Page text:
According to one former member of the White House Climate Change Task Force under President Clinton, President Obama may have plans to implement a carbon tax as soon as the fiscal cliff negotiations are settled.
Forget the fact that Obama and his minions have repeatedly protested that they won’t press for a carbon tax, Paul Bledsoe writes:
… the economic advantages of a carbon tax are so manifest that it is still possible, once the fiscal cliff negotiations are finished and talks turn to a truly transformative tax reform deal, that leaders in Congress will begin to reconsider it, especially it if is marketed on economic grounds.
Bledsoe continues that even the oil companies support the idea:
In fact, major oil companies, who played a powerful role in killing cap and trade and oppose a gasoline tax, generally favor a carbon tax as part of overall tax reform, as do many others segments of corporate America. A carbon tax is also supported by many economists from both parties. Arthur Laffer, Gregory Mankiw, and Douglas Holtz-Eakin are just a few of the politically prominent Republican economists to speak favorably about a carbon fee.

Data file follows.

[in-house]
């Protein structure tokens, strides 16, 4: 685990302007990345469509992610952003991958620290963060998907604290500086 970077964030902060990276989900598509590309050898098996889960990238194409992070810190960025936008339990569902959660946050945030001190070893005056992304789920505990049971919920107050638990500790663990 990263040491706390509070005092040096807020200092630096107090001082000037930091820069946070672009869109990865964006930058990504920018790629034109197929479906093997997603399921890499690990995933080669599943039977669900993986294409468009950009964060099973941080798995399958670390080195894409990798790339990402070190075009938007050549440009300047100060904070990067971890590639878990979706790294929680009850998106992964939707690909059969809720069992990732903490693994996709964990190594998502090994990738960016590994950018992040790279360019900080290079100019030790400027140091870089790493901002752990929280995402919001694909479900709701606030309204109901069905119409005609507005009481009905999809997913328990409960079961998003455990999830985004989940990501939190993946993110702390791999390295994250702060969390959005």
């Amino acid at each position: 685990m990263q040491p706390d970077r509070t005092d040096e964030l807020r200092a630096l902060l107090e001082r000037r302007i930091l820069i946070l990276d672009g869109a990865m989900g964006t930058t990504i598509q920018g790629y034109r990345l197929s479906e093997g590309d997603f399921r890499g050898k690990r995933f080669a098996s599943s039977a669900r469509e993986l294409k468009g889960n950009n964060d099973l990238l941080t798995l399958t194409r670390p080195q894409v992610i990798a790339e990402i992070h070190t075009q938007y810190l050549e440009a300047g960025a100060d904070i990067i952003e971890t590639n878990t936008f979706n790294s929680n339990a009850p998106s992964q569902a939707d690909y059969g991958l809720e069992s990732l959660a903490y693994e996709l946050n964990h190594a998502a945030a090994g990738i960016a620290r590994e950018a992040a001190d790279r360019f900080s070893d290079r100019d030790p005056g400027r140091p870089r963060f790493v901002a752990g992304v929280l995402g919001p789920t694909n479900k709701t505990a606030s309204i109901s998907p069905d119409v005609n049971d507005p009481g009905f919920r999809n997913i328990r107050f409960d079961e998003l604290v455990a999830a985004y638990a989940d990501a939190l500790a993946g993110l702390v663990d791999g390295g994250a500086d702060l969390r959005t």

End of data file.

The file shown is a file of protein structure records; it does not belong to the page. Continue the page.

He states that a tax on carbon is better for overall US economic growth than the mix of higher taxes on work and capital. And Bledsoe avers that the U.S. would be better off in other ways:
Such a tax may prove effective in producing a more robust U.S. clean technology sector and reducing greenhouse gas emission (RFF estimates a 10 percent drop in emissions over business as usual by 2020 from a $25 a ton CO2 tax)–but its main selling points are fiscal and budget policy.
Here’s the downside, as explained by Kenneth Green:
There would be virtually no environmental benefits to unilateral greenhouse gas emission reductions by developed countries (whose GHG levels are already flat and slowly declining), while developing countries are pouring out virtually every kind of pollutant with joyous abandon… A carbon tax would also have limited impact: If $4-per-gallon gas won’t reduce consumer demand, how is adding another 10 cents, 50 cents, or dollar going to do so? … High energy costs reduce economic productivity and are passed along to consumers in everything they buy, from medical treatments to food and clothing… Most analysis shows that energy taxes are highly regressive… Energy taxes also make countries less competitive when it comes to exports.